Pleasant, hilly, walking through urban areas and along roads for sections at the start.
The bars at Cascantes and La Seca were closed mid afternoon on my second trip. I certainly wouldn't wast time and energy making the detour to La Seca again. So, carry snacks to avoid hunger. Cascantes has a great fresh water spring which the locals travel to for water as it has no chemicals in it. On my first trip the Cascantes bar was open.
Ender’s alternative from Cascantes to La Robla is much more pleasant, avoids industrial areas, highways and the town of La Robla, however it adds about 3 more kilometres. You walk past an amazing power station.
La Robla albergue was open the first time I walked and we just grabbed a bed and paid later in the afternoon when the hospitalero arrived. The second time, it was all locked up and we had to keep phoning the number for about half an hour, eventually it was answered and a great fellow quickly came over and opened up.
Some fellow walkers arrived on my first trip after all the bunks were taken. They were directed to a B&B which they said was fantastic, nearby and very cheap (from memory – no more than €15).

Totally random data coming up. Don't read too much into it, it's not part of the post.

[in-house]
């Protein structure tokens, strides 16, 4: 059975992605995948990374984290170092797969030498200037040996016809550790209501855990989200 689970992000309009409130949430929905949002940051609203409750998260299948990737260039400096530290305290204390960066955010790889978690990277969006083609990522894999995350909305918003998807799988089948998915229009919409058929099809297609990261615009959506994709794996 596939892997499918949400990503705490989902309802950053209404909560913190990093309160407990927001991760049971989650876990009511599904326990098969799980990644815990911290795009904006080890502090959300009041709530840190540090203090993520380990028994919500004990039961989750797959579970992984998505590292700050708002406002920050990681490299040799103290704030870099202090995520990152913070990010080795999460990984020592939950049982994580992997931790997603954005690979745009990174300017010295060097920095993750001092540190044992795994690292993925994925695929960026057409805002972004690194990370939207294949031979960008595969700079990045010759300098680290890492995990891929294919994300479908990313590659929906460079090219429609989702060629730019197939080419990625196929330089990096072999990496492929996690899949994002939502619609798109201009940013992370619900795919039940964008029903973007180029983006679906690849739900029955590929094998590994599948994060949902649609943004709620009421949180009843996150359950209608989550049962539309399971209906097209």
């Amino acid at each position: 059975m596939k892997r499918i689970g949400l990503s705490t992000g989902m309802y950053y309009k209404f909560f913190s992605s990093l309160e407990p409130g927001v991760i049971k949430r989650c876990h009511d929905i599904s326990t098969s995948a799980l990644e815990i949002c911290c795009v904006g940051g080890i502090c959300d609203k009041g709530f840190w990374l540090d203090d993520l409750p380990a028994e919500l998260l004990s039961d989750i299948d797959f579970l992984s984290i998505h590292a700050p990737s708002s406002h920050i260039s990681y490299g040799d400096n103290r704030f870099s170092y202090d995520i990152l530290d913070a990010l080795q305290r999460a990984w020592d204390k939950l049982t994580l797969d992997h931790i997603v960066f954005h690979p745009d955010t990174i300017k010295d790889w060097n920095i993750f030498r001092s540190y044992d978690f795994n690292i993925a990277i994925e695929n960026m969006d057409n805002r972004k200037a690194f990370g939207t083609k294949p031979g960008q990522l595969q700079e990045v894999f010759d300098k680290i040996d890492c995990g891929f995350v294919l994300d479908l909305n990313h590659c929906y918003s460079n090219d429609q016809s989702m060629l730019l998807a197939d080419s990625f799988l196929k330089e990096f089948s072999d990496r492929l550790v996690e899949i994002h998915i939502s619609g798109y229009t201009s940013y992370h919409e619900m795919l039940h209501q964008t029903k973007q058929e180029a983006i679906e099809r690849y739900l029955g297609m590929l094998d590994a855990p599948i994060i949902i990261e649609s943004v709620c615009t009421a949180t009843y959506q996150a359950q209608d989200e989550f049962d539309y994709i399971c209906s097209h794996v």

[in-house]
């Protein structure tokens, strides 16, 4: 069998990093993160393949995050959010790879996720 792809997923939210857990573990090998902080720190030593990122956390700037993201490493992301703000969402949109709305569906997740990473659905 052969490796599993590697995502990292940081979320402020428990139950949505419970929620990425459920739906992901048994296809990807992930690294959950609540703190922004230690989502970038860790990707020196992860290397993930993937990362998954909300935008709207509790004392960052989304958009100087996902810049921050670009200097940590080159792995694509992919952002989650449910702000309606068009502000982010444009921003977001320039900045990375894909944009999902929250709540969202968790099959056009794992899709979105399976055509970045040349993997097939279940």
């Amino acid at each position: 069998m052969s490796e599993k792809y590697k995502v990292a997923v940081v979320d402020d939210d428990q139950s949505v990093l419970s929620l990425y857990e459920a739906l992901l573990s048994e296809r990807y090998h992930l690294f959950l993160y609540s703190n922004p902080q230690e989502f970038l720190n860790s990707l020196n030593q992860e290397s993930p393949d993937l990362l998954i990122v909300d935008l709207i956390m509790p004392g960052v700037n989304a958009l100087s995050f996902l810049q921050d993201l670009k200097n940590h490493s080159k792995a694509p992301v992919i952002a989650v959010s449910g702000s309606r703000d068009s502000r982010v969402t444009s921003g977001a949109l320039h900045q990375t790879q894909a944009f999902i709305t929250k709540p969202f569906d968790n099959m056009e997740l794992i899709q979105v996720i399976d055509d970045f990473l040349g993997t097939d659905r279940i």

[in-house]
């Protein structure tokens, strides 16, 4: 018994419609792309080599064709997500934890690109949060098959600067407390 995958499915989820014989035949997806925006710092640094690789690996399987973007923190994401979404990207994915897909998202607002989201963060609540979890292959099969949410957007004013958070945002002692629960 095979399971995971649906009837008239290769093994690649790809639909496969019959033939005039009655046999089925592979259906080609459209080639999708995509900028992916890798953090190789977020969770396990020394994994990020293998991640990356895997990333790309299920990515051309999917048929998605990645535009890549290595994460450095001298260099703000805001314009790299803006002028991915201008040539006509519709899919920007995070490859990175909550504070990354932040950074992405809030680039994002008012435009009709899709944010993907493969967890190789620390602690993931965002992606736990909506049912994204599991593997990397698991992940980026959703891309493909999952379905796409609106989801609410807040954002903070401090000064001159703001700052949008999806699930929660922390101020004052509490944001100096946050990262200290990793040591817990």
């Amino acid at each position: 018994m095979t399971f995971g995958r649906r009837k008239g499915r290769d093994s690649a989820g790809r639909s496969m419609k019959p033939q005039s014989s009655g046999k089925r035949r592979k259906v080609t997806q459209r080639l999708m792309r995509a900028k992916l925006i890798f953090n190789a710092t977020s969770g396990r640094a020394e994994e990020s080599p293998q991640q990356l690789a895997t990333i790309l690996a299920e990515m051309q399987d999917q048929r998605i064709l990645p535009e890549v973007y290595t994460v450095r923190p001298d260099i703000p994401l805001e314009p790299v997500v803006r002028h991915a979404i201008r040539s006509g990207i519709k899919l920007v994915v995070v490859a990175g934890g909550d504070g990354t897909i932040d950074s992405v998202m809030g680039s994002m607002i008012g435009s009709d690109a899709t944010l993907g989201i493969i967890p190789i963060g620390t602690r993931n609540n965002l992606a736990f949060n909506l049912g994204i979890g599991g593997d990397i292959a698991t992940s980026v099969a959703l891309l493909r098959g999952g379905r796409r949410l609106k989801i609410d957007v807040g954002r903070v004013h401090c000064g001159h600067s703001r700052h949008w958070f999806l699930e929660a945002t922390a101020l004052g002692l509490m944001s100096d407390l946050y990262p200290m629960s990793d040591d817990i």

The locals recommend the Olimpia bar, I ate there twice, decent pilgrim menu and friendly. Shops etc available though, and good cooking facilities in the albergue. Don’t lock the door at night: we did and they bought the police around in the morning as they couldn’t get in – no problem though!

· Day 2 La Robla to Poladura de la Tercia.
Beautiful day of walking, country roads, mountains and little villages.
La Pola de Gordon about 9 km form La Robla is the last supermarket for a couple of days, there are two supermarkets there – stock up for lunch and breakfast and snacks for the next two days.
Opposite the supermarket on the right is a beautiful old building and square – some kind of municipal offices, they are very friendly in there and offer a stamp and gave us a souvenir scarf.
There is an albergue at Buiza which looks very nice, but there is no shop or bar in the town, so you would have to take dinner as well. Plenty of water fountains there, and a good place to stop for lunch.
After Buiza it gets very remote and mountainous, lots of steep climbs, forest walks and wild horses.